Worms Mating with Different Species Live Shorter than those Mating with Same Species

Most of the time mating of two different species fails in producing an offspring. However, when researchers mated female worms with different species, they found that the female worm lived for less time than the females who mated within the same species.

When the researchers examined the transparent worm under a microscope, they observed that the foreign sperm in the ovaries had broken through the uterus. After that, still they were fertilizing eggs in the ovaries which were unable to develop into offspring. The sperm destroyed the organs and moved further into the female body. It resulted in damage to other organs and ultimately, death.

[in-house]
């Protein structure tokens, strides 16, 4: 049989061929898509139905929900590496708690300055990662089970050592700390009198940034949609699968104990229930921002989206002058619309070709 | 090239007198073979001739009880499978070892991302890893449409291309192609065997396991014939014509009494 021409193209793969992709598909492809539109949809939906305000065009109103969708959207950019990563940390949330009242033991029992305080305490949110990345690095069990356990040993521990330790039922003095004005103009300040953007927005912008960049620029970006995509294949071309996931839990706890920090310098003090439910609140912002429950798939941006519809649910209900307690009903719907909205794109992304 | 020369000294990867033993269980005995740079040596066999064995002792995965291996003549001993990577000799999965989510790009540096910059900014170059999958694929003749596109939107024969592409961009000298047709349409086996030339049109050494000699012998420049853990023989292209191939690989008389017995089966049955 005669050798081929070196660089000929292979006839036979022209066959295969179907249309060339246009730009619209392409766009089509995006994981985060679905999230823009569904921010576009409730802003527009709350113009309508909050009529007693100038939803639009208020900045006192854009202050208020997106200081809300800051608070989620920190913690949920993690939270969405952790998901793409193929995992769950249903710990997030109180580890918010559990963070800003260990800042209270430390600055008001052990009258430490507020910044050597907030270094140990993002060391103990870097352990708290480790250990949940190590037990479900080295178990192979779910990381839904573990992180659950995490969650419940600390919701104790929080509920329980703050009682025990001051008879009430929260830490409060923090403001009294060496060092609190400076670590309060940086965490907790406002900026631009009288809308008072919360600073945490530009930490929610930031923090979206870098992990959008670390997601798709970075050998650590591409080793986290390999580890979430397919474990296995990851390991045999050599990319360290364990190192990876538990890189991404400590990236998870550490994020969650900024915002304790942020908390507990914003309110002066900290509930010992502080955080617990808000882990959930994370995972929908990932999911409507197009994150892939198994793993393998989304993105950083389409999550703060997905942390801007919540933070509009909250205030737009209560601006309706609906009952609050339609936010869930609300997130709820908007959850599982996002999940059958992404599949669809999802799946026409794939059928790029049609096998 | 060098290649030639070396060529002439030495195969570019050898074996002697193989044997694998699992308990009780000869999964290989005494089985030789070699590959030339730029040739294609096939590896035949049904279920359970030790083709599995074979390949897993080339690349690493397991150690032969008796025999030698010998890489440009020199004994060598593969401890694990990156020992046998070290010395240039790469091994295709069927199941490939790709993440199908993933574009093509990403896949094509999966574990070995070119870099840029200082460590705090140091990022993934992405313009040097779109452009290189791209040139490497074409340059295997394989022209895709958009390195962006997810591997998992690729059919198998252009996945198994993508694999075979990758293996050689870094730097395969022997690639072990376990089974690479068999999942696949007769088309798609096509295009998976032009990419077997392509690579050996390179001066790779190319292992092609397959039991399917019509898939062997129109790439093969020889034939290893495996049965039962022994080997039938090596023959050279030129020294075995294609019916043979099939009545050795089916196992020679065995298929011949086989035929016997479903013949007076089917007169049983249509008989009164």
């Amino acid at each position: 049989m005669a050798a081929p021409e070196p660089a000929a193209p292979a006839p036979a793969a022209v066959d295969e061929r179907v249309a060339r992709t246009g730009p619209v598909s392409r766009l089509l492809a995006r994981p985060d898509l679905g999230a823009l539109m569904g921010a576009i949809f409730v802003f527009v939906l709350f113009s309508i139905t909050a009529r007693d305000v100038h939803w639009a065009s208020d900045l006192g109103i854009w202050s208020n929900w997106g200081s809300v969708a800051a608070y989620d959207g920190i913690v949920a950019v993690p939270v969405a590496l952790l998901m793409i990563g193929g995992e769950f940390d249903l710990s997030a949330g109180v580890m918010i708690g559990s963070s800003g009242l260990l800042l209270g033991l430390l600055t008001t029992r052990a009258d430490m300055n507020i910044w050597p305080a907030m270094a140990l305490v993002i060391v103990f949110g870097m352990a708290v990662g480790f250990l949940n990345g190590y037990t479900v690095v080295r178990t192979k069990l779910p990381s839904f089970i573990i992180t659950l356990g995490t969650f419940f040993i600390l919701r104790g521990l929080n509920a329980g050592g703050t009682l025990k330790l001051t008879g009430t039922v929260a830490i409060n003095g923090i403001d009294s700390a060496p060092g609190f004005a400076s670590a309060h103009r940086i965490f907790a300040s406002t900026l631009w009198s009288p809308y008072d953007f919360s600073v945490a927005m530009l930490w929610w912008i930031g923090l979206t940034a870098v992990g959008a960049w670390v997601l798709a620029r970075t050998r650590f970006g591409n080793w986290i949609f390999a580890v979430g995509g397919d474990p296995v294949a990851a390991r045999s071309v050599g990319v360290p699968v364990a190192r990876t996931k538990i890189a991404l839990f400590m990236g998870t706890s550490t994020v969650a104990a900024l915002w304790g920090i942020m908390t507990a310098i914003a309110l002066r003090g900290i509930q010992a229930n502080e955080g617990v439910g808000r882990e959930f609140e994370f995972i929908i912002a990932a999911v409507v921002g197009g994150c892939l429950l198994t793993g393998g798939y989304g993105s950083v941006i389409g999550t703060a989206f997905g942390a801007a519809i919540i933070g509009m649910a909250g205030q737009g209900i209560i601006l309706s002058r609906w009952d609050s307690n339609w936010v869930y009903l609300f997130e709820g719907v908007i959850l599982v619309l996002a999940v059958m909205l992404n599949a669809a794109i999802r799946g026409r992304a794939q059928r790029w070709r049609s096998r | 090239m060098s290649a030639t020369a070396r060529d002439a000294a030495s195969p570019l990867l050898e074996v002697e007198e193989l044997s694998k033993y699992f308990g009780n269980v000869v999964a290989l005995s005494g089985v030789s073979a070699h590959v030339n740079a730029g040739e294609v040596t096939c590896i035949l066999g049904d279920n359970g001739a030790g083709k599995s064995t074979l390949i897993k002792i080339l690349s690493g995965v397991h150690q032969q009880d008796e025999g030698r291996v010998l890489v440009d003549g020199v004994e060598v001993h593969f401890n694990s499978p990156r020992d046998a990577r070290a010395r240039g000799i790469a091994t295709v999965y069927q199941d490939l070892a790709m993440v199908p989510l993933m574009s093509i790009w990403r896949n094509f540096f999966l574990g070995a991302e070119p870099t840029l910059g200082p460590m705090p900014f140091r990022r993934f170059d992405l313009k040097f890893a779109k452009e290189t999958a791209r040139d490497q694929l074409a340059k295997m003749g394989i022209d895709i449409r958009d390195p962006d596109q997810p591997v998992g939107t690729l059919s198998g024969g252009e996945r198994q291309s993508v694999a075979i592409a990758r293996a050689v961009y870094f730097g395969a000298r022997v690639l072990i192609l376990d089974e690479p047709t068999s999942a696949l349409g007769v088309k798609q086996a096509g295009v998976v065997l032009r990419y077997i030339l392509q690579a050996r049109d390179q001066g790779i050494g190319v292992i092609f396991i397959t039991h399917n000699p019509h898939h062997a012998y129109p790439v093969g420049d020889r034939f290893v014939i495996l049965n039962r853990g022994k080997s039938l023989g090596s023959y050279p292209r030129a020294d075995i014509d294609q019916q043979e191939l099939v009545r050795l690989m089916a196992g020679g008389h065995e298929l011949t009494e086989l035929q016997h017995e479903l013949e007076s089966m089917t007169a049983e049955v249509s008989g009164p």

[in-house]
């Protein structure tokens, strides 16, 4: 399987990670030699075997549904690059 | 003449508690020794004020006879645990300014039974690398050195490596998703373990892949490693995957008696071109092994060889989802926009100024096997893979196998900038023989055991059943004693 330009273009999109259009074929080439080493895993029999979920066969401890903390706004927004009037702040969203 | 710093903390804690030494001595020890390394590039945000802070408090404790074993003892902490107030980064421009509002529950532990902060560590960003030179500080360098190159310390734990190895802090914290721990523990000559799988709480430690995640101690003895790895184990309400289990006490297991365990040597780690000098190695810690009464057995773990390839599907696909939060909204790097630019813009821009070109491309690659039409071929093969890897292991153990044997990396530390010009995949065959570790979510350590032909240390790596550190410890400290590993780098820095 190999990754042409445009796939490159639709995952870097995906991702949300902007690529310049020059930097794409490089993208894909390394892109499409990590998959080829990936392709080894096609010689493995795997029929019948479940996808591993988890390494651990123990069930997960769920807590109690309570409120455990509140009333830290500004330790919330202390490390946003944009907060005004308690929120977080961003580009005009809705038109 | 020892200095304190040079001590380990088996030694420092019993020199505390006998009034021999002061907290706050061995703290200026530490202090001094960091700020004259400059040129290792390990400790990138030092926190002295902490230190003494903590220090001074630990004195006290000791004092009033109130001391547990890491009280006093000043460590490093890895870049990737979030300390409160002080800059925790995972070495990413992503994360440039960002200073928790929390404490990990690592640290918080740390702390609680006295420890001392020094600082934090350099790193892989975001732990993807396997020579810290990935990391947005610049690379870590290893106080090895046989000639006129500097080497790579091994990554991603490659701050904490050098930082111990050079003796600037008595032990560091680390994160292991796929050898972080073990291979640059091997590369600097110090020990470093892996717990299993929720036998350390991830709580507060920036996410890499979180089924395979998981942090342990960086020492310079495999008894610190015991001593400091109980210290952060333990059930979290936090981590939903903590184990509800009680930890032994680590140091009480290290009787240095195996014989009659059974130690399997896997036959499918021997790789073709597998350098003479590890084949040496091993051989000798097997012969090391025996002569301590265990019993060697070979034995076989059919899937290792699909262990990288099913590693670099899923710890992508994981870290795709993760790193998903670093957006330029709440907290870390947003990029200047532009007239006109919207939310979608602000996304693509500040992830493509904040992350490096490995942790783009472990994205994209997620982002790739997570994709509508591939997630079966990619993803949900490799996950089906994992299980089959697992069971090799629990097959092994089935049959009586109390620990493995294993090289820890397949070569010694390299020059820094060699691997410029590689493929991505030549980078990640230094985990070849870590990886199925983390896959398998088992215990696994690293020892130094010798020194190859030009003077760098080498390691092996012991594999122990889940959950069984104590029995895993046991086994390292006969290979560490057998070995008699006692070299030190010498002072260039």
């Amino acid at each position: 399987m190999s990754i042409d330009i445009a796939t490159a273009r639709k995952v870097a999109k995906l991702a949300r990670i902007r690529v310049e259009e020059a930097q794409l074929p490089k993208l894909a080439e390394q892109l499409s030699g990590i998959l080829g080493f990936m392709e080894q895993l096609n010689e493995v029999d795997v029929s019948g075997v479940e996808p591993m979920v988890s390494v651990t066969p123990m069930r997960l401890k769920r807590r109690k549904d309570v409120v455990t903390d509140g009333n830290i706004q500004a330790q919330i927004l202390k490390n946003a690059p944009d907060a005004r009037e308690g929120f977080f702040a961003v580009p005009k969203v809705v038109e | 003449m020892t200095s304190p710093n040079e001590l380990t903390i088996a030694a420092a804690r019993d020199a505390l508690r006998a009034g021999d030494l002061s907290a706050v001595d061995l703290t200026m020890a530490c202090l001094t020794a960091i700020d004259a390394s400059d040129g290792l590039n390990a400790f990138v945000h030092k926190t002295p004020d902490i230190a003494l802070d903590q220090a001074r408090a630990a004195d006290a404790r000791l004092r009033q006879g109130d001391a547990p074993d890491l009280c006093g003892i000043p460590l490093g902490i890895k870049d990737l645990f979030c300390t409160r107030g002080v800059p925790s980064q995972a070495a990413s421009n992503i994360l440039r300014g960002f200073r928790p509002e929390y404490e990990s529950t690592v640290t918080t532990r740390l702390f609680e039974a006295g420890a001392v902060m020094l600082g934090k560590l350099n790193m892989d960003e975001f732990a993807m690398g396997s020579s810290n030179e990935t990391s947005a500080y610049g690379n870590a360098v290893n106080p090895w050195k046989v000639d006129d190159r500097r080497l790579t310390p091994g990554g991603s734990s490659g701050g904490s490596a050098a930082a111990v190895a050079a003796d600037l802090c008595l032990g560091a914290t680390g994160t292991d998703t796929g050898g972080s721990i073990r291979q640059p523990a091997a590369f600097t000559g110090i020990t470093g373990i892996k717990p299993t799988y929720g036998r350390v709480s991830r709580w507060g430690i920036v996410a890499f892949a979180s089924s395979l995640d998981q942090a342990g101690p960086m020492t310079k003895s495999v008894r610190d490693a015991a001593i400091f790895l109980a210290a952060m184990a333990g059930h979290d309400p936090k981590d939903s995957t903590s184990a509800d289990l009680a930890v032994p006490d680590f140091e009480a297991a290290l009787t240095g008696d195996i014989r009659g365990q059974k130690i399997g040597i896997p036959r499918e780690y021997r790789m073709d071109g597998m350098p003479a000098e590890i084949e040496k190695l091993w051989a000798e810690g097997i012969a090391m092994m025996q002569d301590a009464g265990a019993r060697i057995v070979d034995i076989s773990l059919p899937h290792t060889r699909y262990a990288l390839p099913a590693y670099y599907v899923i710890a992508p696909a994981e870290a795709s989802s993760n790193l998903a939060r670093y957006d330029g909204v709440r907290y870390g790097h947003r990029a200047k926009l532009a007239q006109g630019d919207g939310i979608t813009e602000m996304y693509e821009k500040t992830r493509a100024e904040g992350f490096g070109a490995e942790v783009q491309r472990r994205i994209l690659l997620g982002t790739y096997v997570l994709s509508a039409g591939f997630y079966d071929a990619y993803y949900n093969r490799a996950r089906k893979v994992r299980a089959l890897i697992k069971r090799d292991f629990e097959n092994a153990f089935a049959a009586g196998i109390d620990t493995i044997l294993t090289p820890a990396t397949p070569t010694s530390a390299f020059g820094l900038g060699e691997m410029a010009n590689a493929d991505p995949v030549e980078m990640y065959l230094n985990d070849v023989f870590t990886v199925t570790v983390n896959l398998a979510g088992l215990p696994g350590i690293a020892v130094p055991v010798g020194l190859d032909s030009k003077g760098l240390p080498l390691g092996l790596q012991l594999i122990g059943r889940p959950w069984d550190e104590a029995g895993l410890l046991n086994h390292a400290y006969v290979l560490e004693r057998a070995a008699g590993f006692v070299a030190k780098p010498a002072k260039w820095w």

Though experts already know about these worms, they've evolved to be as different as humans and mice, said study author Asher Cutter, Associate Professor of ecology and evolutionary biology at the University of Toronto. This experiment has shown one big difference in their growth. Every species encounters the same problem, whether group of sperm belongs to one male or several, there is a need to compete with each other to fertilize an egg.

Different strategies have been formed by these species.

"Punishing cross-species mating by sterility or death would be a powerful evolutionary way to maintain a species barrier", senior study author Eric Haag, an evolutionary biologist at the University of Maryland, said in a statement.

The reason behind the aggressiveness of the sperms was the competition with other male worms of the species.